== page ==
HUD Archives: News Releases

HUD No. 05-121
(202) 708-0685
For Release
September 12, 2005

Funding to provide higher-educational opportunities for Native American communities

WASHINGTON - Five colleges that primarily serve Native Americans received $2,920,770 in grants today from the U.S. Department of Housing and Urban Development. The funding, from HUD's Tribal Colleges and Universities Program (TCUP), will allow these institutions to develop or expand education and training programs for low- to moderate-income Native Americans.

"Higher-education institutions play important roles in their communities," said HUD Secretary Alphonso Jackson who announced the funding today. "These grants provide the necessary resources these schools need to provide and enhance the academic programs to new generations of Native Americans."

Tribal universities and colleges (TUC) use the funding to expand, renovate and supply their facilities. TCUs are important partners in many communities, providing pressing social, educational, and economic needs. Many of these institutions serve remote regions and a growing number of local residents have come to depend heavily on TCU-sponsored education, counseling, health, and economic development initiatives. These grants encourage their efforts to make a difference in their communities.

The 2005 grantees are:

Fort Berthold Community College - $520,770

Fort Berthold Community College (FBCC) is a tribal college located on the Fort Berthold Indian Reservation in North Dakota serving the Mandan, Hidatsa and Arikara Nation. FBCC is a two-year public institution accredited by the Higher Learning Commission of the North Central Association of Colleges and Schools. The College is also a 1994 Land Grant Institution. FBCC will use its grant to: renovate and centralize the student services offices to better provide services to students; equip and furnish the Mandan, Hidatsa, and Arikara student center, including the cafeteria, activity room and internet study lounge; and install a security surveillance system.

Fort Belknap College - $600,000

Fort Belknap College (FBC) is a tribally controlled community college located on the Fort Belknap Indian Reservation in north central Montana. The college received its original charter in 1984 from the Fort Belknap Indian Community Council. FBC received its initial accreditation in 1993 from the Northwest Commission on Colleges and Universities, which is a regional accrediting agency recognized by the United States Department of Education. FBC will use its grant to build a new library. The library will be a college-owned building that will adjoin FBC's new cultural learning center and house an instructional classroom for use in library outreach and training activities.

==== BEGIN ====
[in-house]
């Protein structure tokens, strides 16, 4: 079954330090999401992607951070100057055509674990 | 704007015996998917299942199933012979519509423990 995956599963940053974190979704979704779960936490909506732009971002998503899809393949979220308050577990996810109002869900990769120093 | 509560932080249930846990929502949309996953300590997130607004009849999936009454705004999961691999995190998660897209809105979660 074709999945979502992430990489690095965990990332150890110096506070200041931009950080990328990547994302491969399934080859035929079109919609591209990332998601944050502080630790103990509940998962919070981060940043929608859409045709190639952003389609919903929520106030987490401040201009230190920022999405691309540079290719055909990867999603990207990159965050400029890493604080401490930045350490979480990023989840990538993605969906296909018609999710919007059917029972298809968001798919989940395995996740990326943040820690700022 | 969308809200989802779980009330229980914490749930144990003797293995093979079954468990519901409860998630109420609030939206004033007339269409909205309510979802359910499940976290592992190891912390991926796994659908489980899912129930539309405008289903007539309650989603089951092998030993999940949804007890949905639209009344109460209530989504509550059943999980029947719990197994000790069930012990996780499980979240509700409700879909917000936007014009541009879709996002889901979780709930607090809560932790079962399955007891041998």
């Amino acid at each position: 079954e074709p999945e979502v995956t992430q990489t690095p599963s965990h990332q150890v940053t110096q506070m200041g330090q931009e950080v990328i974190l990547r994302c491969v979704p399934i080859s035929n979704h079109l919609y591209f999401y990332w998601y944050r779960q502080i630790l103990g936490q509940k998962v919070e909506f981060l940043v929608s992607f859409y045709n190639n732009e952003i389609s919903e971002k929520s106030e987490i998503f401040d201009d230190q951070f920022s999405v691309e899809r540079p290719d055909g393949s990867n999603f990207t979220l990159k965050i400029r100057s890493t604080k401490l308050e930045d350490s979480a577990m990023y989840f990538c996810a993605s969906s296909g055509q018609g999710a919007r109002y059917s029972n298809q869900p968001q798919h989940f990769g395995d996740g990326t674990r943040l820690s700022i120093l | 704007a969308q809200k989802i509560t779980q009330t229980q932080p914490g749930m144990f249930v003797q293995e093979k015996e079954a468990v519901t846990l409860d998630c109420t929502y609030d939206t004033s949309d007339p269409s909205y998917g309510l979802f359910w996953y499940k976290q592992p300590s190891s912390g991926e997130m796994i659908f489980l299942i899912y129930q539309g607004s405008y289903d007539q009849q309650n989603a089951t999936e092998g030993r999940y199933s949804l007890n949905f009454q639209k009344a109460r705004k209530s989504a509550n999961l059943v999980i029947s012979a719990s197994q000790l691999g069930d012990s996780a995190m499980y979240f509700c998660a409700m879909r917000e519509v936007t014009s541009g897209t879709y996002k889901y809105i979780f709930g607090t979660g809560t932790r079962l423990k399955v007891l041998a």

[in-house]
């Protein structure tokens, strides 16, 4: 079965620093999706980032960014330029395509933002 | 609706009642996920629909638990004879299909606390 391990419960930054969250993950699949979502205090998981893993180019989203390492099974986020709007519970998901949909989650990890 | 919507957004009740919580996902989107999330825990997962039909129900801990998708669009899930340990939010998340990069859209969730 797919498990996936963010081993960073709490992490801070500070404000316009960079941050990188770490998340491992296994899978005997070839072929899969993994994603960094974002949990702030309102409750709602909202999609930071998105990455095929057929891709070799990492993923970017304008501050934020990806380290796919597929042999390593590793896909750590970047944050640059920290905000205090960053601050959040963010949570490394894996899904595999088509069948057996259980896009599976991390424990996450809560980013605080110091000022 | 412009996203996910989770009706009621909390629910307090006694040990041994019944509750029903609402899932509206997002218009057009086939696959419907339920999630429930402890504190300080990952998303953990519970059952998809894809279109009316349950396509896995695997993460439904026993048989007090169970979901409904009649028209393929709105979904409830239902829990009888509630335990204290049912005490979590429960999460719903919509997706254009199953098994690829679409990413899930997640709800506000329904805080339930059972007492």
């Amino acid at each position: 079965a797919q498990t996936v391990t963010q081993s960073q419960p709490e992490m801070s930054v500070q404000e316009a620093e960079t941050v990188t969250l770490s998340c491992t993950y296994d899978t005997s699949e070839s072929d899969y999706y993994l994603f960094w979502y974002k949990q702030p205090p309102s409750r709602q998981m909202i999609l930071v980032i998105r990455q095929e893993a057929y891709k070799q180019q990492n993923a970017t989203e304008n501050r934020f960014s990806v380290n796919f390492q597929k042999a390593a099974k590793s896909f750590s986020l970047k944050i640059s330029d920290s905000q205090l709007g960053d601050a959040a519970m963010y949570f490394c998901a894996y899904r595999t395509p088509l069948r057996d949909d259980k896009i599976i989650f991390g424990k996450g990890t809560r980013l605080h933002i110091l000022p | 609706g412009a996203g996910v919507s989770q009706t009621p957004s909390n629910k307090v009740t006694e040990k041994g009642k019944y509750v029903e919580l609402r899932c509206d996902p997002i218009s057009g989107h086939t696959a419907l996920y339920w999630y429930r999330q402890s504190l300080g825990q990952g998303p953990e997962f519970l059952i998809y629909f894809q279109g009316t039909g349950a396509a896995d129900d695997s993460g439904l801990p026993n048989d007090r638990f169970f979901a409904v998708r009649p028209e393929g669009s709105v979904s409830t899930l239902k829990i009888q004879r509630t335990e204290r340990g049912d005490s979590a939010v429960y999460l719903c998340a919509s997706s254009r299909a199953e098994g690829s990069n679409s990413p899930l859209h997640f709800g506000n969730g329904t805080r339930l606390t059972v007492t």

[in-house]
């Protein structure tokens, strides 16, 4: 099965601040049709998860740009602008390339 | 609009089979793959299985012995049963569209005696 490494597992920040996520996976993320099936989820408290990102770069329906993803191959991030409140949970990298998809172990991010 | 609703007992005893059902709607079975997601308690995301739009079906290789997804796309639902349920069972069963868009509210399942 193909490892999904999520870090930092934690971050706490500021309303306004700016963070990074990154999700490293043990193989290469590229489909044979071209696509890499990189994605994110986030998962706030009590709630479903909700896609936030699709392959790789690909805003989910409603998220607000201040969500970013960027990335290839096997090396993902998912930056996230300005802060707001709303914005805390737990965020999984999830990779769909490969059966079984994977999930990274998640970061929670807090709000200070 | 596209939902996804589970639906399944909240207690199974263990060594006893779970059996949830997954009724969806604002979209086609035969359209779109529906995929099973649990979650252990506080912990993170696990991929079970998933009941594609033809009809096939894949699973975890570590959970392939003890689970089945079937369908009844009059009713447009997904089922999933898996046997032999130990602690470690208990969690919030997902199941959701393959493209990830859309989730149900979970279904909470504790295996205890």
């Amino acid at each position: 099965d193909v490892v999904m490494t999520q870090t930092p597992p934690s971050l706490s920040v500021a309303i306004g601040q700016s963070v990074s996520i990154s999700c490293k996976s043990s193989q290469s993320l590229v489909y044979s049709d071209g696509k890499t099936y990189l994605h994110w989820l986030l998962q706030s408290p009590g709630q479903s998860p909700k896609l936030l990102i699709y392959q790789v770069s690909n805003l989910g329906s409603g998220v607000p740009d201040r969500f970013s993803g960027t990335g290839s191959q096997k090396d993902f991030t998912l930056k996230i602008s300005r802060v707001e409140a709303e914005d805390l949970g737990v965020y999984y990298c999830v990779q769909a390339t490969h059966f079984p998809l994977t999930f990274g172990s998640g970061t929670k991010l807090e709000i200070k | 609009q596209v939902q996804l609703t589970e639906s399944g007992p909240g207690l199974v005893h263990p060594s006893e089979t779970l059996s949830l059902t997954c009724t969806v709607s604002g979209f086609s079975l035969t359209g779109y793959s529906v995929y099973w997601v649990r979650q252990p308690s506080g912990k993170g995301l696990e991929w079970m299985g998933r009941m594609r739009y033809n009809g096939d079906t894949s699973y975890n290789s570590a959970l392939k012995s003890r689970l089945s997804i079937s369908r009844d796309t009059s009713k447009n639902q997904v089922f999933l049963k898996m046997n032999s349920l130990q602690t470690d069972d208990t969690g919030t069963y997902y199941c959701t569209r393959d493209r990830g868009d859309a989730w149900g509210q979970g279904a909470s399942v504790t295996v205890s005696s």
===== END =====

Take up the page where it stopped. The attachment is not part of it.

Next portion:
Salish Kootenai College - $600,000

Salish Kootenai College (SKC) is the tribal college of the Confederated Salish and Kootenai Tribes of the Flathead Indian Reservation in northwest Montana. SKC's mission is to provide quality postsecondary educational opportunities for Native Americans locally and throughout the U.S. SKC was the first tribal college in the northwest to receive full institutional accreditation from the Northwest Association of Schools and Colleges, Commission on Colleges, at the associate degree (1984) and bachelor's degree (1988) levels. SKC will use its grant to construct a classroom addition to the health fitness center. The new classroom will allow health faculty and reservation health professionals to provide annual health education and screening activities to 1,500 Indian students and HUD housing community members. The proposed project will use the talent and experience of the building trades and highway construction faculty and students.

Sitting Bull College - $600,000

Sitting Bull College (SBC) is a tribally controlled college on the Standing Rock Reservation of North and South Dakota. SBC is accredited by the North Central Association (NCA) and has operated continuously since 1973.

SBC will use its grant to construct a family support center. The center will consist of an early childhood education department, an infirmary and modern, safe spaces for up to 75 children. This project will have a tremendous impact on the student body because a significant number of SBC students are parents with children who need daycare services. The center will discourage students from missing classes or dropping out of college entirely because of lack of childcare.

Oglala Lakota College - $600,000

Oglala Lakota College (OLC) is a tribal college located on the Pine Ridge Indian Reservation in South Dakota. OLC grants two-year, four-year, and Masters degrees and is accredited by the North Central Association of Colleges and Schools. OLC will use its grant to complete two important projects: 1) expand the He Sapa Instructional Center (HSIC) in Rapid City, S.D., by constructing four classrooms that can accommodate 30 students each, adding three offices for academic and financial aid counseling and tutoring and expanding the student lounge; and 2) construct a 3,032-square foot Piya Wiconi faculty office building at the main campus near Kyle to provide offices for 12 faculty members.

HUD is the nation's housing agency committed to increasing homeownership, particularly among minorities; creating affordable housing opportunities for low-income Americans; and supporting the homeless, elderly, people with disabilities and people living with AIDS. The Department also promotes economic and community development as well as enforces the nation's fair housing laws. More information about HUD and its programs is available on the Internet and

Content Archived: May 04, 2010